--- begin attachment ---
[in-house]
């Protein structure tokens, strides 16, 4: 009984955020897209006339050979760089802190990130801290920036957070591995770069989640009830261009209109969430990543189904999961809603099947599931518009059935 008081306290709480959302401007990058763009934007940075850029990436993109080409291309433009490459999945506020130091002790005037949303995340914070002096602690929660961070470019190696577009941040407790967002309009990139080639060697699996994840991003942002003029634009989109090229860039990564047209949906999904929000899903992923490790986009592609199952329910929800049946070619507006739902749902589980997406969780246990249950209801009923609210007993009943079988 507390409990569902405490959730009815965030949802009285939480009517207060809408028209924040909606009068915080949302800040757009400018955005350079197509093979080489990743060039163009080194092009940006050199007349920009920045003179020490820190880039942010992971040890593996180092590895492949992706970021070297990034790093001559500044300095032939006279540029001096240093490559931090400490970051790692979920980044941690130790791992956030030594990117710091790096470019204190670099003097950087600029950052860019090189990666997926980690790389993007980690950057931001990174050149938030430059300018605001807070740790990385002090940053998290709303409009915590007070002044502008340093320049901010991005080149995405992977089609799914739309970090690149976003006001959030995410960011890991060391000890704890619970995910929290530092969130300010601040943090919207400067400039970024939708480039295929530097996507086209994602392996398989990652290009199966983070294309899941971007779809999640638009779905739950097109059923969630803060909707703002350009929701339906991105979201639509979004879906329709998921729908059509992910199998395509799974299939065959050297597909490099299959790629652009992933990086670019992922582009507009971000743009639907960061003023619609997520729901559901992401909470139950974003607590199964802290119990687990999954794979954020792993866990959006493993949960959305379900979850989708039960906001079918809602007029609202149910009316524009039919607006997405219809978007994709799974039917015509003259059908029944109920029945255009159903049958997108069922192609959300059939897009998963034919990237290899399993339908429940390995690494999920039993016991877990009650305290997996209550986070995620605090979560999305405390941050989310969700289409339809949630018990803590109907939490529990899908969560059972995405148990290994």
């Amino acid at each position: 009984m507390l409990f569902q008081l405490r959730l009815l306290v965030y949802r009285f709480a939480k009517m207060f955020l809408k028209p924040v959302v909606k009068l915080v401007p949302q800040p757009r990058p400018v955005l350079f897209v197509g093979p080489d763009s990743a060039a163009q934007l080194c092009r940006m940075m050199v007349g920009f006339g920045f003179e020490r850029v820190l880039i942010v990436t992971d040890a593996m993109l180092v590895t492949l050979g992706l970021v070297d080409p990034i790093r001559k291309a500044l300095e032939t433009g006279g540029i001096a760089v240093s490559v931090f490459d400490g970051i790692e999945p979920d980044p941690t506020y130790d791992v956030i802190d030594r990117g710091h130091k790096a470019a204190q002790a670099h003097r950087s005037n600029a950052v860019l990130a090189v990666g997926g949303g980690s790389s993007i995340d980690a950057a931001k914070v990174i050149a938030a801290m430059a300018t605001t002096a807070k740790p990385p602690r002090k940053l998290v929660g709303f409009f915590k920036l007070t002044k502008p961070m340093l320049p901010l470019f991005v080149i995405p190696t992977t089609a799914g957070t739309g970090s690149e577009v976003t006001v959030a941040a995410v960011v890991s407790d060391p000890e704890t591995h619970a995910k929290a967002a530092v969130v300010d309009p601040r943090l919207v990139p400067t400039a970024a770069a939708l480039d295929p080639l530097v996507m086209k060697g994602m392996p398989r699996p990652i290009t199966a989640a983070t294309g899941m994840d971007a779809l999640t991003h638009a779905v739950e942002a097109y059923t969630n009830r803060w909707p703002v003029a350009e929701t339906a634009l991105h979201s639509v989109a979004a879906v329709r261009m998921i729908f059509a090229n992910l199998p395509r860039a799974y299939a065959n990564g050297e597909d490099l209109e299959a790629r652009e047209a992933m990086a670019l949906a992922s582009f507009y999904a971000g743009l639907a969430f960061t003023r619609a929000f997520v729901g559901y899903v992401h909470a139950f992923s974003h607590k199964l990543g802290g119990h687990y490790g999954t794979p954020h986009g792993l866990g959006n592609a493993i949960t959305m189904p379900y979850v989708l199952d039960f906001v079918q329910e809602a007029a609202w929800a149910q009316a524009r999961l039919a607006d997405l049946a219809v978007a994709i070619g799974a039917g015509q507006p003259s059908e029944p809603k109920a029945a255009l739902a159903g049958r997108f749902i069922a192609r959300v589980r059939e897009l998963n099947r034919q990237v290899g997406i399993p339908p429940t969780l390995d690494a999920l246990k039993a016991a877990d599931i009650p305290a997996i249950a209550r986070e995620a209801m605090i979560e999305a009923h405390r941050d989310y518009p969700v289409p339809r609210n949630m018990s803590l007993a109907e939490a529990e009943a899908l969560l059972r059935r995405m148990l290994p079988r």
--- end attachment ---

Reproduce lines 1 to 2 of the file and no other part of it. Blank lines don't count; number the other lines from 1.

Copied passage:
[in-house]
């Protein structure tokens, strides 16, 4: 009984955020897209006339050979760089802190990130801290920036957070591995770069989640009830261009209109969430990543189904999961809603099947599931518009059935 008081306290709480959302401007990058763009934007940075850029990436993109080409291309433009490459999945506020130091002790005037949303995340914070002096602690929660961070470019190696577009941040407790967002309009990139080639060697699996994840991003942002003029634009989109090229860039990564047209949906999904929000899903992923490790986009592609199952329910929800049946070619507006739902749902589980997406969780246990249950209801009923609210007993009943079988 507390409990569902405490959730009815965030949802009285939480009517207060809408028209924040909606009068915080949302800040757009400018955005350079197509093979080489990743060039163009080194092009940006050199007349920009920045003179020490820190880039942010992971040890593996180092590895492949992706970021070297990034790093001559500044300095032939006279540029001096240093490559931090400490970051790692979920980044941690130790791992956030030594990117710091790096470019204190670099003097950087600029950052860019090189990666997926980690790389993007980690950057931001990174050149938030430059300018605001807070740790990385002090940053998290709303409009915590007070002044502008340093320049901010991005080149995405992977089609799914739309970090690149976003006001959030995410960011890991060391000890704890619970995910929290530092969130300010601040943090919207400067400039970024939708480039295929530097996507086209994602392996398989990652290009199966983070294309899941971007779809999640638009779905739950097109059923969630803060909707703002350009929701339906991105979201639509979004879906329709998921729908059509992910199998395509799974299939065959050297597909490099299959790629652009992933990086670019992922582009507009971000743009639907960061003023619609997520729901559901992401909470139950974003607590199964802290119990687990999954794979954020792993866990959006493993949960959305379900979850989708039960906001079918809602007029609202149910009316524009039919607006997405219809978007994709799974039917015509003259059908029944109920029945255009159903049958997108069922192609959300059939897009998963034919990237290899399993339908429940390995690494999920039993016991877990009650305290997996209550986070995620605090979560999305405390941050989310969700289409339809949630018990803590109907939490529990899908969560059972995405148990290994």